"The one who supposedly fights to save the Church has a demon within, and I tell you this responsibly. That is why you see, in their anxiety to cleanse the Church, they lead people outside [push people away from] the Church. Essentially, they do exactly what the devil does, even if they think that they are performing God-pleasing work. They become an instrument of the devil.
The Church will not be saved by us; rather, we will be saved by the Church."
-- Archbishop Makarios of Australia (Greek Orthodox)
Such delusion isn't entirely unheard of in the history of Christendom. Lest we forget that pride caused the most beautiful of all the angels to fall from Heaven. Even Judas Iscariot thought he was "saving" the disciples by his betrayal of Christ. Like Judas, crusaders-nouveau embrace a sort of religious nationalism.
Stephen Mattson, author of "The Great Reckoning: Surviving a Christianity that Looks Nothing Like Christ," observed:
Instead of introducing people to Jesus, Christians too often introduce people to:
their political agendas
their theological opinions
their ethnocentric worldviews
their biases, bigotry, ignorance, and hate
their racism, fears, and pride
their partisan rhetoric
their spiritual practices
their specific type of baptism
their required form of communion
their preferred style of sermon
their favorite church
their particular denomination
their sanctioned theologians, pastors, authors, and influencers
their brand of Christendom
their "right" way of doing worship
their "correct" interpretation of the Bible
their "God-ordained" laws, rules, and regulations
Imagine if Christians introduced people to the person of Christ instead of promoting their religious systems and ideas.
Keyboard crusaders, extremist influencers, and their followers foolishly believe that their agenda is the exclusive cure to the world's latest woes. Moreover, they contest that the answers to society's problems cannot possibly be found within their respective church in its present state because it is, according to them, "infiltrated." This fearful, albeit conceited notion inevitably leads to a severely deranged sense of pride that, once inflamed, is nearly impossible to overcome. It's a cancer that festers and infects the soul.
Ignatius Brianchaninov once cautioned, "The time will come when a certain sickness will spread among men. When they see someone who does not suffer from this illness, they will rise against him, saying, ‘You are the sickest, because you are not like us.’ This individual will have to be very careful of thoughts of false humility which will be set before him by the demons and people who are the weapons of the demons."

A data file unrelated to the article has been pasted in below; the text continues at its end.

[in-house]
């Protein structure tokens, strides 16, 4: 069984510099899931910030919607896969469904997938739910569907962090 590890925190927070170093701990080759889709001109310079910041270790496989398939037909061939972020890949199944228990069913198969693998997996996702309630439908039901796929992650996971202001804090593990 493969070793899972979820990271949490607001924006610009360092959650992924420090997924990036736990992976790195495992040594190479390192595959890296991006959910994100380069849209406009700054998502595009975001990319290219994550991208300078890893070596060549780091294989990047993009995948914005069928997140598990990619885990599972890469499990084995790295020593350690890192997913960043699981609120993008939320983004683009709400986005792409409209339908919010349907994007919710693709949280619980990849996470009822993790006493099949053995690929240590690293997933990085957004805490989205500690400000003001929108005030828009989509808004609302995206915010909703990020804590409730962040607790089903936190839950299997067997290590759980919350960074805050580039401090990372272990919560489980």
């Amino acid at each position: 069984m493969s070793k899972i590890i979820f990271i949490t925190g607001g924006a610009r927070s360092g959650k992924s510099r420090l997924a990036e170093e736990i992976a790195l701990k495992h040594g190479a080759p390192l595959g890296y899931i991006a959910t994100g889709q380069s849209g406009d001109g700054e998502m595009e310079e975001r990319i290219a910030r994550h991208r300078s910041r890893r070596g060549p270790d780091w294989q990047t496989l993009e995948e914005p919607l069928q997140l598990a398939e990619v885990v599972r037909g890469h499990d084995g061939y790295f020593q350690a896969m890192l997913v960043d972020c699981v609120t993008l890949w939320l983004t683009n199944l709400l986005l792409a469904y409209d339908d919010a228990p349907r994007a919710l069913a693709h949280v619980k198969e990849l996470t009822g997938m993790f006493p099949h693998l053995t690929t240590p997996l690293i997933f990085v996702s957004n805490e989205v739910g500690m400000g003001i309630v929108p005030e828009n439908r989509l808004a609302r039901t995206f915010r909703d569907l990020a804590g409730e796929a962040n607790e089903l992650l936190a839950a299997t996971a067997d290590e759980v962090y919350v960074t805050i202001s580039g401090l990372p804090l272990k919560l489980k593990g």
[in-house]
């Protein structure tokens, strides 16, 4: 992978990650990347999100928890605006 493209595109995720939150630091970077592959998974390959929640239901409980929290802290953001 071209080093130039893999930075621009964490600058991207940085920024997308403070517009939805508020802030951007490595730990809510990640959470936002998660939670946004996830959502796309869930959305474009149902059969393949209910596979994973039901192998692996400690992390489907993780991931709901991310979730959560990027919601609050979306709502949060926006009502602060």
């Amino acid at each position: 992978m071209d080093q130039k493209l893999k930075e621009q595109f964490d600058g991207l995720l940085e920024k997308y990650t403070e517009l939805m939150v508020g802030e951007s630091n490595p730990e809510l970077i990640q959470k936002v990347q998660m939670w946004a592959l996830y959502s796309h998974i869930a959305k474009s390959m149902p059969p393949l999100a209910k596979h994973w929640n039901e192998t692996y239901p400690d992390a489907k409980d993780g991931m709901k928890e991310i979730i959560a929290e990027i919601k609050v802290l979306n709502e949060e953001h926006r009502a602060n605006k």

The beauty of Christianity is that since it's of God, it doesn't need anybody to "purify it." Is it not the Church, through the Holy Spirit, that purifies Christians through baptism? Then who are we to believe we are capable of, in essence, "baptizing" the Church to suit our agenda, or "exorcising" it from that which doesn't suit our selfish agenda?
Indeed, the One who created the universe and all that is within it is perfectly capable of protecting His Church. He doesn't need our help. This is why in her wisdom, the Church refers to His Son as the Good Shepherd and the Divine Physician. In the words of Augustine, "The truth is like a lion; you don't have to defend it."
Radical influencers and keyboard crusaders put forth a convincing facade of piety and knowledge. However, out of a fierce narcissistic hunger to feed their ego, they haven't been quiet or disconnected long enough to authentically experience the truth with their hearts. Rather, they busy themselves more with the likes, shares, and follows of the online masses. This is why they insist on waging war against that which is steadfast, good, and beautiful.
Recall the words of Isaac the Syrian who said, "Someone who has actually tasted the truth is not contentious for truth. Someone who is considered by people to be zealous for truth has not yet learnt what truth is really like; once he has truly learnt it, he will cease from zealousness on its behalf."
The Word has no need for likes, follows, subscribes, or shares, much less online crusades. God's Truth is heard through the heart, not the ears. You'll hear Him in the silence of prayer, not through the noise of "influencers." Once you intimately and authentically experience His Truth, you'll have no need for radical influencers or keyboard crusaders. Then and only then does the Church become a place of peace.
Be still, therefore, and know that a keyboard crusade will not save the Church.
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